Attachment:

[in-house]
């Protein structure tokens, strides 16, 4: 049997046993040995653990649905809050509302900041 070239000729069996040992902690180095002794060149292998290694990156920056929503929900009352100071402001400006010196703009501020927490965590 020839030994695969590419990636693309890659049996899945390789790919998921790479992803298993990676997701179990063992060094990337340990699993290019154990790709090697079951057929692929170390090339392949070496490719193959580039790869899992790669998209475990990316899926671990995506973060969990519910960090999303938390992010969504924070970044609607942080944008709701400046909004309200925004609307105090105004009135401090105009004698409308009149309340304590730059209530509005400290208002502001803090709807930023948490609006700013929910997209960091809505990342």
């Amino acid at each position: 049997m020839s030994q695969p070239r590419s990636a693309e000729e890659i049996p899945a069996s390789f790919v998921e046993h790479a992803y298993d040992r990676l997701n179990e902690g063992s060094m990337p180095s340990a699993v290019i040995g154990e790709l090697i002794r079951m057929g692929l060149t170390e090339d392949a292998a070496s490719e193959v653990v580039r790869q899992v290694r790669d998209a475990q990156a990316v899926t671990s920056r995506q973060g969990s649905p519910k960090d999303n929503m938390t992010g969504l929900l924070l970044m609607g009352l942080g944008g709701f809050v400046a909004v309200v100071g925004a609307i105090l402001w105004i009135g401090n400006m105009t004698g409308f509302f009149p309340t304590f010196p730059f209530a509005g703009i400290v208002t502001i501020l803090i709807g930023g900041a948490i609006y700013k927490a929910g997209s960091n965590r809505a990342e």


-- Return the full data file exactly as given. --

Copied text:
[in-house]
């Protein structure tokens, strides 16, 4: 049997046993040995653990649905809050509302900041 070239000729069996040992902690180095002794060149292998290694990156920056929503929900009352100071402001400006010196703009501020927490965590 020839030994695969590419990636693309890659049996899945390789790919998921790479992803298993990676997701179990063992060094990337340990699993290019154990790709090697079951057929692929170390090339392949070496490719193959580039790869899992790669998209475990990316899926671990995506973060969990519910960090999303938390992010969504924070970044609607942080944008709701400046909004309200925004609307105090105004009135401090105009004698409308009149309340304590730059209530509005400290208002502001803090709807930023948490609006700013929910997209960091809505990342």
């Amino acid at each position: 049997m020839s030994q695969p070239r590419s990636a693309e000729e890659i049996p899945a069996s390789f790919v998921e046993h790479a992803y298993d040992r990676l997701n179990e902690g063992s060094m990337p180095s340990a699993v290019i040995g154990e790709l090697i002794r079951m057929g692929l060149t170390e090339d392949a292998a070496s490719e193959v653990v580039r790869q899992v290694r790669d998209a475990q990156a990316v899926t671990s920056r995506q973060g969990s649905p519910k960090d999303n929503m938390t992010g969504l929900l924070l970044m609607g009352l942080g944008g709701f809050v400046a909004v309200v100071g925004a609307i105090l402001w105004i009135g401090n400006m105009t004698g409308f509302f009149p309340t304590f010196p730059f209530a509005g703009i400290v208002t502001i501020l803090i709807g930023g900041a948490i609006y700013k927490a929910g997209s960091n965590r809505a990342e």